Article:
Not too long ago, I was asked why I liked C++ more than other programming languages. I honestly couldn’t come up with a good answer. In hindsight, there is no specific reason for it and I don’t think there has to be. I love the color brown. Why? I don’t know, I just do.
I’ve done a bit of Java programming in the past and even less in C# (during a university course, that’s it). I could just never really get into those languages. I guess I missed what so many developers hate: the pointer. I like being able to mess around with pointers (maybe that’s because I was embedded systems programmer for years) and I do enjoy the speed advantage C++ gives. Do I think C++ is superior over others, such as Java and Ruby? Nope, not at all. Every language has it’s pros and cons. If you need performance, you’ll likely need C++ and possibly also OpenMP/MPI/Cuda/etc. But let’s face it, 95% (if not even more) of programs don’t need to be super fast. And C++ has the big drawback that it is not very safe due to the pointers.
I think, my passion for C++ became even stronger with the release of the C++11 standard. It truly improved the language by a lot and introduced many cool features (for an overview, have a look at the Wiki page). A bit over a year ago, C++14 was released and honestly, I couldn’t wait for Visual Studio 2015 to support this release (with a few exceptions).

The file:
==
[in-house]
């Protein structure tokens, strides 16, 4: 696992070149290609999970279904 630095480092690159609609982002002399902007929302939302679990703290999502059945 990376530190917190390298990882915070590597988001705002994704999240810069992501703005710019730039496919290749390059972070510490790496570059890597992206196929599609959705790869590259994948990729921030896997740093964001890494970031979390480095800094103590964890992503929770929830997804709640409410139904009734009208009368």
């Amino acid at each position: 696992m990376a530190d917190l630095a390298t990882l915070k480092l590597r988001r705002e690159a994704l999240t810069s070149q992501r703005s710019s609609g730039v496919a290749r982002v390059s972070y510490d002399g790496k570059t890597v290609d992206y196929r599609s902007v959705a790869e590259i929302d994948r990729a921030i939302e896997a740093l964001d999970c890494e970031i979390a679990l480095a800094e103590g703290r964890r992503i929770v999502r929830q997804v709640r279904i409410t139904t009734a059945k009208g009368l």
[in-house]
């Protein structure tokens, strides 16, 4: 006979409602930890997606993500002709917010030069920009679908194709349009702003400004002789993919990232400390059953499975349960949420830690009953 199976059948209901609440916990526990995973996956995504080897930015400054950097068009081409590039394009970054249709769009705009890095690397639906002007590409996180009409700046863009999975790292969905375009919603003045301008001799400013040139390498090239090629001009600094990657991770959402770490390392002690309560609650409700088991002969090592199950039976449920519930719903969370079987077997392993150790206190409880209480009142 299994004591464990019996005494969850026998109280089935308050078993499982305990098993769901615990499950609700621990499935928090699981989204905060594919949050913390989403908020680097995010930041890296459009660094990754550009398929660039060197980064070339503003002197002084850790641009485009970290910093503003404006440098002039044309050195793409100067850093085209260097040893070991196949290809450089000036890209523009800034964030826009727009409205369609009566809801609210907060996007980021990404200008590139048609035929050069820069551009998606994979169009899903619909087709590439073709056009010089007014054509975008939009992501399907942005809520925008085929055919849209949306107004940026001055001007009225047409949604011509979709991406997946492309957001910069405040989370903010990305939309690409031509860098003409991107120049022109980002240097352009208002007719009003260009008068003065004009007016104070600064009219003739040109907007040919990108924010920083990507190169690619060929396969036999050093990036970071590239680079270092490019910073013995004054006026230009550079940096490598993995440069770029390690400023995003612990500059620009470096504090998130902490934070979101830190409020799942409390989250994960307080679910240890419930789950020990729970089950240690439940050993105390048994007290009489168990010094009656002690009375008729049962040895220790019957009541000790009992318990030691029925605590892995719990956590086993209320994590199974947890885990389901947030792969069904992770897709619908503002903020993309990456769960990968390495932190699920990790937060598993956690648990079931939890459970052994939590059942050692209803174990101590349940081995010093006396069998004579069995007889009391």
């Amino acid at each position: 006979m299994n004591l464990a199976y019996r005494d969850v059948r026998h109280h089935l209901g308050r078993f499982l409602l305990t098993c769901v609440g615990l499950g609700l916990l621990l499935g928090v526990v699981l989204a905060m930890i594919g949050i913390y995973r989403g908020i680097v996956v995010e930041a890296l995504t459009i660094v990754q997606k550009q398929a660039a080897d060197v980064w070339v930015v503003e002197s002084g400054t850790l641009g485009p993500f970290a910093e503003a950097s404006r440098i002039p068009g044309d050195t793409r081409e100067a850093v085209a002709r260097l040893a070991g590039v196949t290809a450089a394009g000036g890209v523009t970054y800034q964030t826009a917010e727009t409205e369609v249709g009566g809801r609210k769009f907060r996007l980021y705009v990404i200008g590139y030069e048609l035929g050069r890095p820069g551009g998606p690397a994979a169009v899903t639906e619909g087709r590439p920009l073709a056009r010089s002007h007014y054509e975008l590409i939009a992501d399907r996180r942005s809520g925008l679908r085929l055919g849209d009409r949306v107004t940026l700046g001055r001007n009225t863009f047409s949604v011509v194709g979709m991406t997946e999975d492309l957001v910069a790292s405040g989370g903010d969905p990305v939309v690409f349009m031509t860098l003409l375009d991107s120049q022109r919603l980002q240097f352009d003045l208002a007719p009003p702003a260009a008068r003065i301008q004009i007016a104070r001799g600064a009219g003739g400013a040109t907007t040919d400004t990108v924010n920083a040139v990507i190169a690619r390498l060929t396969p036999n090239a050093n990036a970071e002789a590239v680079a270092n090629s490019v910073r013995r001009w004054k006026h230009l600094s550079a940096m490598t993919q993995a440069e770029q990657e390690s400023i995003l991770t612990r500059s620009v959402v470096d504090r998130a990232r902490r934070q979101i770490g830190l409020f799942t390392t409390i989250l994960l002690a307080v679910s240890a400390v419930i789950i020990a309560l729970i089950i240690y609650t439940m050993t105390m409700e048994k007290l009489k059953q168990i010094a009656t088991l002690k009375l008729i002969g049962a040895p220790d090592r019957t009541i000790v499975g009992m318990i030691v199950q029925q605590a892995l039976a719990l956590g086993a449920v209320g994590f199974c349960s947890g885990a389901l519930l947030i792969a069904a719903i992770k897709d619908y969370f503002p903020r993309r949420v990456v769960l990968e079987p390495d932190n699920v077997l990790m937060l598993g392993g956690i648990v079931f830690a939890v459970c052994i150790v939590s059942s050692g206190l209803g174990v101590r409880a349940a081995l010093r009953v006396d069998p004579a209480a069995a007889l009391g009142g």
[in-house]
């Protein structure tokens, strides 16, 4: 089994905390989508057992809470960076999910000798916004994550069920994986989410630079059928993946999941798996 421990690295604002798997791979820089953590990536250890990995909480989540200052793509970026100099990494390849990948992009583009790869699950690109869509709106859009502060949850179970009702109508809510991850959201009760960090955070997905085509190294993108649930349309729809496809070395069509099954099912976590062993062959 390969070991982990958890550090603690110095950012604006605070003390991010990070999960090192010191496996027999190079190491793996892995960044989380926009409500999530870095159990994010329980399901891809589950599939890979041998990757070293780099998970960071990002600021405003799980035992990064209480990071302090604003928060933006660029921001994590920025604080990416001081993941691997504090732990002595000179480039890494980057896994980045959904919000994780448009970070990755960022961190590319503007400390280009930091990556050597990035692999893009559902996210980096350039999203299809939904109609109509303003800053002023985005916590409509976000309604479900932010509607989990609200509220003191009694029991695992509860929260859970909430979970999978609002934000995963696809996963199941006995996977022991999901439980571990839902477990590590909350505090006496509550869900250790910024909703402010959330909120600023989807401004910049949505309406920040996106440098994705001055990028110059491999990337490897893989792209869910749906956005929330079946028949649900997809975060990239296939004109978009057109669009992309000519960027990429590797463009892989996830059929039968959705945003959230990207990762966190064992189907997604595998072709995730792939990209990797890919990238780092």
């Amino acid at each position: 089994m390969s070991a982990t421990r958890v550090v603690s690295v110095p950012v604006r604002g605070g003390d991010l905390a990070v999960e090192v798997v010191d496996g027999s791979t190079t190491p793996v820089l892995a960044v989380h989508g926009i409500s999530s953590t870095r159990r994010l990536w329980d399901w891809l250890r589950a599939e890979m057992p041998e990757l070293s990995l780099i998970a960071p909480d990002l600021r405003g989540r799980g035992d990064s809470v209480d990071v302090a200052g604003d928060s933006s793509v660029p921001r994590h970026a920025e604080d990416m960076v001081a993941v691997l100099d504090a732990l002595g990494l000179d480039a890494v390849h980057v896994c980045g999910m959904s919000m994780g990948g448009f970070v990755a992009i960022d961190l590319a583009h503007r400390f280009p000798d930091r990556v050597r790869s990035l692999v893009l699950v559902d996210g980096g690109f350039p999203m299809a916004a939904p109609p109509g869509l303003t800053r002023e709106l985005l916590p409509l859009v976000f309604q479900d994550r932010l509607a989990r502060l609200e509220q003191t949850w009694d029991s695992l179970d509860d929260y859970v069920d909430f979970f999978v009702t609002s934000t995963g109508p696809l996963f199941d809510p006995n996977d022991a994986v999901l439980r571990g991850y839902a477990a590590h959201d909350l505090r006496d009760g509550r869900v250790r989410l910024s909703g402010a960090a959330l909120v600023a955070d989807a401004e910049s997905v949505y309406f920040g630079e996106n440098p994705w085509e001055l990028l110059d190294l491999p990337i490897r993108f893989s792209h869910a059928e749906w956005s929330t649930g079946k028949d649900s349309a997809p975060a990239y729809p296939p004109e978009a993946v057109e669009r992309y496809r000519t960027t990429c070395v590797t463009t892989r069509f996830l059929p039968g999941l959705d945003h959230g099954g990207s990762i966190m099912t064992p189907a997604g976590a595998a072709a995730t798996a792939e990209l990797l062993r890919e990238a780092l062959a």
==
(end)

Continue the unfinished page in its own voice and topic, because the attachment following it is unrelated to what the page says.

Developers often argue which language is the best, but at the end, the choice of language depends on many factors. Which programming language are the developers in the company most familiar with, what kind of application has to be developed, which platforms does it have to run on, how big will it be, etc. As developer, I think it is important to be open to new languages and to know a few, but it is just natural that we all favor one language over the other, whatever the reason for that may be.